Wine and chocolate was, until recently, thought to be an almost impossible match. Chocolate, due to its characteristics - from the bitterness of the cocoa to the fattiness of the cocoa butter -was often paired with spirits and for Italians, the perfect match was grappa
on all its versions.
From single origin to single estate, an 80% dark chocolate flavours change depending on where the cocoa comes from, to different percentages, chocolate has become much more than just dark or milk or white and because of that, wine and chocolate not only are now paired, but it is an exciting exercise for all wine and chocolate lovers.
There are a few basic rules to follow and then it is all about trial and error and personal preferences. A wine and chocolate tasting always start from the lightest chocolate, white and milk first, all the way up to very dark chocolate; chocolate should never be sweeter than the wine otherwise the taste of the wine will be sour.
The first rule, it may seem obvious, it is to buy good quality chocolate
. Good chocolate tends to have very little sugar added and higher cocoa content.
Another general rule says that the darker the chocolate, the “darker” the wine must be, e.g. a really dark chocolate requires an aged, structured, full body red wine. If you prefer a white wine, it is better to choose a rich, fruity wine so that its flavours blend with the complex taste of the chocolate. It is particularly important that any wine you choose has soft and round tannins, chocolate already contains tannins and the darker the chocolate the more tannins it has, therefore, with very dark chocolate the softness and smoothness of the wine becomes essential.
These are our guidelines when pairing wine and chocolate, both need to be tasted individually beforehand:
White chocolate can be paired with a fruity Chardonnay or a Moscato d'Asti, even a Moscato Passito. These wines stand out the buttery and fatty notes of white chocolate. Another possible match could be an aged white wine, a white wine rich in tannins that can help mitigate the buttery and fatty notes.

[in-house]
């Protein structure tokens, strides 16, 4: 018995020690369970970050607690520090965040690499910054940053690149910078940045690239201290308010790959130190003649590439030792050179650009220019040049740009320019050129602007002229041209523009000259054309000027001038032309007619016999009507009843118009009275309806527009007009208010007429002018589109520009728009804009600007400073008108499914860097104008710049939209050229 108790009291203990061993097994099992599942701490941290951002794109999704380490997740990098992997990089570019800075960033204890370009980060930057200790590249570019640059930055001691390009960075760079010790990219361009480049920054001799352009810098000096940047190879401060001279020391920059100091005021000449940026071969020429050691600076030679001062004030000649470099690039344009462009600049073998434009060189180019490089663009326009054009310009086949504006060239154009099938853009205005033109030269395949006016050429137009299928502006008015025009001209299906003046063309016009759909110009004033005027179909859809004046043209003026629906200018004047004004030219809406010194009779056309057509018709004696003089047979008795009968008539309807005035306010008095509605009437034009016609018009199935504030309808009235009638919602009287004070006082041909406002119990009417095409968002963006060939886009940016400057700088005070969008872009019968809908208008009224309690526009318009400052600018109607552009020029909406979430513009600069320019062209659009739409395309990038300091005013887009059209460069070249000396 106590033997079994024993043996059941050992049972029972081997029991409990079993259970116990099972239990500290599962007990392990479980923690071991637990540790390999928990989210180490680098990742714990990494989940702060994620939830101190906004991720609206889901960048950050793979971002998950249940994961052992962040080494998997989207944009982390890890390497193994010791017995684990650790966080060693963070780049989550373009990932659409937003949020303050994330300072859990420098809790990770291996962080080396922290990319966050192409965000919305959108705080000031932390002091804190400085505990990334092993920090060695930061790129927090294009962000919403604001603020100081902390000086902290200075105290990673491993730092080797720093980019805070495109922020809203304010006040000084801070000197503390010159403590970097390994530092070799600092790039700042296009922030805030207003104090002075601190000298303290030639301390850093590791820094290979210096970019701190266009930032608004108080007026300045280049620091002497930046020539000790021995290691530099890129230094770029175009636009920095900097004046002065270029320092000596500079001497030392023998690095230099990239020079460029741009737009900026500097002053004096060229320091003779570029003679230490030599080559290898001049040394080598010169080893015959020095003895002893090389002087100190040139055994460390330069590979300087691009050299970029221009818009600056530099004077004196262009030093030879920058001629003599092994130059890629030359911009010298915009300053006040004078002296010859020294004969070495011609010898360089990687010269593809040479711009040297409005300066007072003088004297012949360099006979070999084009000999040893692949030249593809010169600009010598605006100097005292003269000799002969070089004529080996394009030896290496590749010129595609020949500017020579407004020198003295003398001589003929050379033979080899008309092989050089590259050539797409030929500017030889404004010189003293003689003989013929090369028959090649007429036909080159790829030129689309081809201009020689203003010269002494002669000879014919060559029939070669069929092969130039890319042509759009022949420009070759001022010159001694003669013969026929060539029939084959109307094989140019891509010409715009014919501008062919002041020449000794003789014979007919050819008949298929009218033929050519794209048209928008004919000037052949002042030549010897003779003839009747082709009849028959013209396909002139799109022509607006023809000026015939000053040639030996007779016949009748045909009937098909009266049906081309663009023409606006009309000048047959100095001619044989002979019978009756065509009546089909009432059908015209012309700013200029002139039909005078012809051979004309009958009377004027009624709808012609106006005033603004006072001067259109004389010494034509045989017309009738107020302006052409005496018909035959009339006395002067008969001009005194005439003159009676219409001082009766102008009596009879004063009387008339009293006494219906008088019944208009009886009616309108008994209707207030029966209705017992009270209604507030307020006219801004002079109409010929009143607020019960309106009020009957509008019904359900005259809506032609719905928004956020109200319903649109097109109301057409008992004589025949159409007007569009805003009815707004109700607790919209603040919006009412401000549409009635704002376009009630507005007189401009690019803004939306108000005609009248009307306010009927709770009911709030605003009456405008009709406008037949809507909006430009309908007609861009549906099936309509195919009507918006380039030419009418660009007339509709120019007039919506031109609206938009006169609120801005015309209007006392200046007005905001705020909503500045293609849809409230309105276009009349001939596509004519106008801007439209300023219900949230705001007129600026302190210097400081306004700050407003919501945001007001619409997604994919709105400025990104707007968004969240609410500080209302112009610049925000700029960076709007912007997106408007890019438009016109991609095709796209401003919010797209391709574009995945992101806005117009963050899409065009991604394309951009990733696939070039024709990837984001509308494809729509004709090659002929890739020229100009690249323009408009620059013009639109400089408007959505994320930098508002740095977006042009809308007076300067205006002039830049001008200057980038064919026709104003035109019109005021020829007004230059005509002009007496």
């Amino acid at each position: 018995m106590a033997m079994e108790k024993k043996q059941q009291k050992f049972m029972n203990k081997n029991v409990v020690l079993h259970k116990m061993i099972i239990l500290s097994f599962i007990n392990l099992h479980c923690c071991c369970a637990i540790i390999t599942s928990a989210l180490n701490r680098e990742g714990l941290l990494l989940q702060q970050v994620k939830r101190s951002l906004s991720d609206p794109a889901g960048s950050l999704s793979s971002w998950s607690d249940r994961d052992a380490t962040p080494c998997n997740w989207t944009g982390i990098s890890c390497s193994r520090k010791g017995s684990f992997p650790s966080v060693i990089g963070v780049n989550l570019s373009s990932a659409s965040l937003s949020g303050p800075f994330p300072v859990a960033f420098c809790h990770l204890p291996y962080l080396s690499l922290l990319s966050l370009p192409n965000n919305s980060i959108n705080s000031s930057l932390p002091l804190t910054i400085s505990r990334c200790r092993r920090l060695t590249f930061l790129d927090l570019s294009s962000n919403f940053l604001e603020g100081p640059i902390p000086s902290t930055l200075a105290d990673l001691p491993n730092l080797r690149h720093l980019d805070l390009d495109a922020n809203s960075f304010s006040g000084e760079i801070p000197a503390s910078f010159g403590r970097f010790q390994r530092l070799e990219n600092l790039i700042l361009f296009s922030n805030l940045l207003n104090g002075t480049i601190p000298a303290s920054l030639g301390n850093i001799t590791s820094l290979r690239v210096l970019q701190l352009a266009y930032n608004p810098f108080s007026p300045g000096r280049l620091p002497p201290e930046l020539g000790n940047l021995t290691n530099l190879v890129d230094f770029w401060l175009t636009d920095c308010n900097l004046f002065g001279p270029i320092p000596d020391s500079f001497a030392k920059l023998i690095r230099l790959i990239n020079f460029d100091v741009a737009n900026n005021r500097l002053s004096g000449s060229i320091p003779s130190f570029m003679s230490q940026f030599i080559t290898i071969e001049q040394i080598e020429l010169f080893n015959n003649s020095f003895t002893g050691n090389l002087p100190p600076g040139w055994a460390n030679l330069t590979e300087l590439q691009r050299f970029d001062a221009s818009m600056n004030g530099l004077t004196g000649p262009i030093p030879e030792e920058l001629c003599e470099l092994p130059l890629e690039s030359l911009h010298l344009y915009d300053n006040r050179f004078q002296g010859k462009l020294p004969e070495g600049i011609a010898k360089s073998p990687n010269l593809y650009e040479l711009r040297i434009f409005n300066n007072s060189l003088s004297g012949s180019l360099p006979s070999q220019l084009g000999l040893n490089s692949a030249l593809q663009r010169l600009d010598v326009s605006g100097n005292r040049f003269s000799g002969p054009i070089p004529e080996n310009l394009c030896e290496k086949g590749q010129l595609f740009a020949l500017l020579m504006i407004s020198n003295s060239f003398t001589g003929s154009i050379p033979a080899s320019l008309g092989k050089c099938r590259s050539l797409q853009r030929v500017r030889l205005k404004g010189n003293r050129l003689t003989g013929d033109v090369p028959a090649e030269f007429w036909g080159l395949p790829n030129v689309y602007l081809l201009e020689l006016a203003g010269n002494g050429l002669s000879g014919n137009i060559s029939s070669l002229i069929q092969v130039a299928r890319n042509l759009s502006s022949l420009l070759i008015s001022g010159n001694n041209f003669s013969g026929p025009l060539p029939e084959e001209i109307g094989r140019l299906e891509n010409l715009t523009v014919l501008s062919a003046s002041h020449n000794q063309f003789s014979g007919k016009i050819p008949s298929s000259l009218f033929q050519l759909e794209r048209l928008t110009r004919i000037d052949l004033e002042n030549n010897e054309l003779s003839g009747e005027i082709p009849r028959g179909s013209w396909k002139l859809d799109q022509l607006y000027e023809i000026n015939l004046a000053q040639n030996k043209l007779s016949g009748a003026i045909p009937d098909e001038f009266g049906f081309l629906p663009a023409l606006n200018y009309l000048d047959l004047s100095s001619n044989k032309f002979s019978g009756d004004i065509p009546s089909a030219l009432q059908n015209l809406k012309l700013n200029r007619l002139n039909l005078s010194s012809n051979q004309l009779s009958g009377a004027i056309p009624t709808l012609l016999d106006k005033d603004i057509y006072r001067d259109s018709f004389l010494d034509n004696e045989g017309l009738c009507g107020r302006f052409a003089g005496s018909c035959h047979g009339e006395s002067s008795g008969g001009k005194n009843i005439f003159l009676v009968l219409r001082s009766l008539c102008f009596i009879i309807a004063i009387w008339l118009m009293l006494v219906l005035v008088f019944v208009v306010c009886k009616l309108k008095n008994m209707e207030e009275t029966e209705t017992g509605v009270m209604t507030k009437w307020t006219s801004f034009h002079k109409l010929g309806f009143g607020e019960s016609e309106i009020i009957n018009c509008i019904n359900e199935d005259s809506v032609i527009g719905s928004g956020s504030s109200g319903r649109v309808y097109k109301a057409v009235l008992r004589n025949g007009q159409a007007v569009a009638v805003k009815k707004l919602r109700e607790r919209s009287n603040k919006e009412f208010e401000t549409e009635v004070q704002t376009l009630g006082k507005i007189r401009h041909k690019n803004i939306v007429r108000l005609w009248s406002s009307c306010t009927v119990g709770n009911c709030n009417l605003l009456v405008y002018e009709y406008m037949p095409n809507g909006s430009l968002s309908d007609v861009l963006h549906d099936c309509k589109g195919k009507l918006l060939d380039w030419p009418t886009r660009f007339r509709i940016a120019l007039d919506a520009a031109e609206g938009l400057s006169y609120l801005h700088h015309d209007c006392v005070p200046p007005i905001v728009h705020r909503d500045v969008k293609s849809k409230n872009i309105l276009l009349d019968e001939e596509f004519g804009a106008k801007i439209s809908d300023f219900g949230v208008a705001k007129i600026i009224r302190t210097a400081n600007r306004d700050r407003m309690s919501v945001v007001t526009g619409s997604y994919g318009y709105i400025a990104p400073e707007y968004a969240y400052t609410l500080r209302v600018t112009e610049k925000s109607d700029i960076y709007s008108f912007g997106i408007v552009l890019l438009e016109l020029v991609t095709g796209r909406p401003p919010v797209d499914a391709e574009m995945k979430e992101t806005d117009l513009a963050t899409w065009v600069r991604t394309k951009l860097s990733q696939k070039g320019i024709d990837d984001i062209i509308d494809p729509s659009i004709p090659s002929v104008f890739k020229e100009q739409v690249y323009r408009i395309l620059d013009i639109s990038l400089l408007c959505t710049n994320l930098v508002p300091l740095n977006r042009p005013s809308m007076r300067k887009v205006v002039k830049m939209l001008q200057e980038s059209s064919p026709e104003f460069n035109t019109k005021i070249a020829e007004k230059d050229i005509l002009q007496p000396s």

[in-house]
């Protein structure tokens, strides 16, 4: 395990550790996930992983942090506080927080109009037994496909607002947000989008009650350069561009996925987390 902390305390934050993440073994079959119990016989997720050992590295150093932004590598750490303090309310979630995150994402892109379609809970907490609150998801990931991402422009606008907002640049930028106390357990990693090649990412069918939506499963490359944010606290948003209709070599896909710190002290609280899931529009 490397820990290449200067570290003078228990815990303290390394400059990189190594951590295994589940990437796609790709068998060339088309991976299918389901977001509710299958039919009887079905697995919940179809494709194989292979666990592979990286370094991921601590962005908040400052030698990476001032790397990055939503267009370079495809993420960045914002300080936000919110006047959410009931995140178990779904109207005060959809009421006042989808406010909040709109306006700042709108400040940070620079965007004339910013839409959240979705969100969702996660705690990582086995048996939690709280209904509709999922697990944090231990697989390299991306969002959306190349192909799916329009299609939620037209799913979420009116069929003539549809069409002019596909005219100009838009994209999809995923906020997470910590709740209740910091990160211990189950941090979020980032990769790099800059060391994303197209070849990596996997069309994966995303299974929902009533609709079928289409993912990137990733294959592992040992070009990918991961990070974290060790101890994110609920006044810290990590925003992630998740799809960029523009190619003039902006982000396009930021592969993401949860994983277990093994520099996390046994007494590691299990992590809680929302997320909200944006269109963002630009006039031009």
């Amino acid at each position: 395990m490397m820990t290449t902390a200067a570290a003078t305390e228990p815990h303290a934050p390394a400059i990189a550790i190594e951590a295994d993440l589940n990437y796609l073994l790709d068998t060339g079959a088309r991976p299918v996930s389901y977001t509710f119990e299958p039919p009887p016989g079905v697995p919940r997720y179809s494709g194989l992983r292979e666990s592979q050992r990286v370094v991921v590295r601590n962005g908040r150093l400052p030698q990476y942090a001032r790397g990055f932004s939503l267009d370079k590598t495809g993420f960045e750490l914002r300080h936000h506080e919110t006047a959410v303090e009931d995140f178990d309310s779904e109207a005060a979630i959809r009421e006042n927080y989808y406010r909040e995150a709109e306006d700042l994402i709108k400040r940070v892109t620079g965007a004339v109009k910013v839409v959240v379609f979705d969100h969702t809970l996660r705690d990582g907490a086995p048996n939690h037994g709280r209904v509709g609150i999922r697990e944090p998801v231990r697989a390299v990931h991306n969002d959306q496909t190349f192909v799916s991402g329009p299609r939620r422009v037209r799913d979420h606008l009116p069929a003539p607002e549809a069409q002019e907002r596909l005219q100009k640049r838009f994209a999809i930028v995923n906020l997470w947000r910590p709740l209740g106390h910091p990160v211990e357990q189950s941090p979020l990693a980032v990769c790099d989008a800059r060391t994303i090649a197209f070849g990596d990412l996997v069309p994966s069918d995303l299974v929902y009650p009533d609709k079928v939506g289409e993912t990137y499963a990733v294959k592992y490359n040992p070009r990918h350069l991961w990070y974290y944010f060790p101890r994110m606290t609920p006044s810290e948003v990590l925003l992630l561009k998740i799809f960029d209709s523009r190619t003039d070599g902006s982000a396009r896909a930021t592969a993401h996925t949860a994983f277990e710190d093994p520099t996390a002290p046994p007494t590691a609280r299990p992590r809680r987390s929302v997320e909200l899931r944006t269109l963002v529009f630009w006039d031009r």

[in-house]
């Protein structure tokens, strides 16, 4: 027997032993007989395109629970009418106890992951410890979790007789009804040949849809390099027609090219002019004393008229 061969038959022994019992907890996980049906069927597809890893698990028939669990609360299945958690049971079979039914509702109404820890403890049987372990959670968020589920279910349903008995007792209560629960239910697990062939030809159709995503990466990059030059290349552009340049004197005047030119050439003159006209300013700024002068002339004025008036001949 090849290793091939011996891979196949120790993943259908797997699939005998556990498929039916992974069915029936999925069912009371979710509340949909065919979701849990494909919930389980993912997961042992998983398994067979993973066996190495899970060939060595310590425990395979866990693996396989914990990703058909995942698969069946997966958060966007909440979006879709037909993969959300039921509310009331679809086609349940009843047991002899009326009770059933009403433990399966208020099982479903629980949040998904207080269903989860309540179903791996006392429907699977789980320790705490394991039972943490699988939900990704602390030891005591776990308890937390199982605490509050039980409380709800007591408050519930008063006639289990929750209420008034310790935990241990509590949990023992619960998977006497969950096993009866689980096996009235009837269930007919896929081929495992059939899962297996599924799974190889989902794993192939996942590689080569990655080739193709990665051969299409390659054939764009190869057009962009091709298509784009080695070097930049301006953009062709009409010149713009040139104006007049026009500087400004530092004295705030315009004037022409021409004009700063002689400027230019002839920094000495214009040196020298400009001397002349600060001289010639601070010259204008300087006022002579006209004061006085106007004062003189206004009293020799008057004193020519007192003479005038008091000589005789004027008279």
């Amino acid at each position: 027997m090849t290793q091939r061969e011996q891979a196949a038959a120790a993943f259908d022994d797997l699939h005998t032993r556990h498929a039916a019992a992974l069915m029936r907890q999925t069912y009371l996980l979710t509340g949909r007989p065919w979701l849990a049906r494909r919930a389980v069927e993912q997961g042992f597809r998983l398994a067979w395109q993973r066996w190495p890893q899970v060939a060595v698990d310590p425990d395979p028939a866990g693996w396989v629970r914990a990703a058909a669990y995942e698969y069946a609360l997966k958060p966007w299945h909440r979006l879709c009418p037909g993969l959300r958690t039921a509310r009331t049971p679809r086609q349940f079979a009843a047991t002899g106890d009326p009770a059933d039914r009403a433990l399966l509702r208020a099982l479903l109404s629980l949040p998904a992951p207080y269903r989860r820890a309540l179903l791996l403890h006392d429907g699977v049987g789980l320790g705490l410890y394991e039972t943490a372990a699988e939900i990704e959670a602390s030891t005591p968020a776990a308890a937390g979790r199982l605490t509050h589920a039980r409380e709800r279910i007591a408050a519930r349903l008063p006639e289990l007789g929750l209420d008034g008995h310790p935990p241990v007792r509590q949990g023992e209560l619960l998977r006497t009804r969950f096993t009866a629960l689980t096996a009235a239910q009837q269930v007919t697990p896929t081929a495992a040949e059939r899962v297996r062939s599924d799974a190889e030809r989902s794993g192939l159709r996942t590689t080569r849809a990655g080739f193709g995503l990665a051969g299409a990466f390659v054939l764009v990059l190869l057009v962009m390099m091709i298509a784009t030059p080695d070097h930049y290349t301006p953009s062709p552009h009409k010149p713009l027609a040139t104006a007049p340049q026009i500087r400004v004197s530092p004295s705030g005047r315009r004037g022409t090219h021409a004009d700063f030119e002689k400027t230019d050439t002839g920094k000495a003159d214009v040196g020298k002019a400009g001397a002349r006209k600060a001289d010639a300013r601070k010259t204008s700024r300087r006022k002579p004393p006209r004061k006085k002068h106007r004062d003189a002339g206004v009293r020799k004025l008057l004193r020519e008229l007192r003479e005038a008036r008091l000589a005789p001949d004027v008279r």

For milk chocolate there are more choices, from Merlot to Pinot Noir, from Riesling to dessert wines. Franciacorta or classic method sparkling wines are just as good, the bubbles and the dry notes perfectly contrast the creaminess of a milk chocolate bar. When pairing milk chocolate with wine, it is important to remember the general rule, chocolate should never be sweeter than the wine otherwise the taste of the wine will be sour. Most industrial or commercial chocolate tends to have very high sugar content, hence it become important the quality of the chocolate. Aged white and passiti wines are also a good solution.
Dark chocolate up to 70% cocoa can be paired with full-bodied red wines such as Cabernet Sauvignon, Primitivo, Ripasso, or passiti such as Vin Santo and Recioto della Valpolicella. A Chianti can be a good match for a chocolate with a cocoa content of around 60%.
Dark chocolate over 70% cocoa has a bitter and very intense taste, chocolate lovers love them, so they need a very smooth, alcoholic, full and fruity red wine. Suggestions are Syrah, Primitivo, Amarone or fortified wines such as Marsala Superiore.
Pairing wine and chocolate is an exciting and fun game to do, alone or with friends, and our guidelines are only a starting point, it is ultimately down to your personal taste.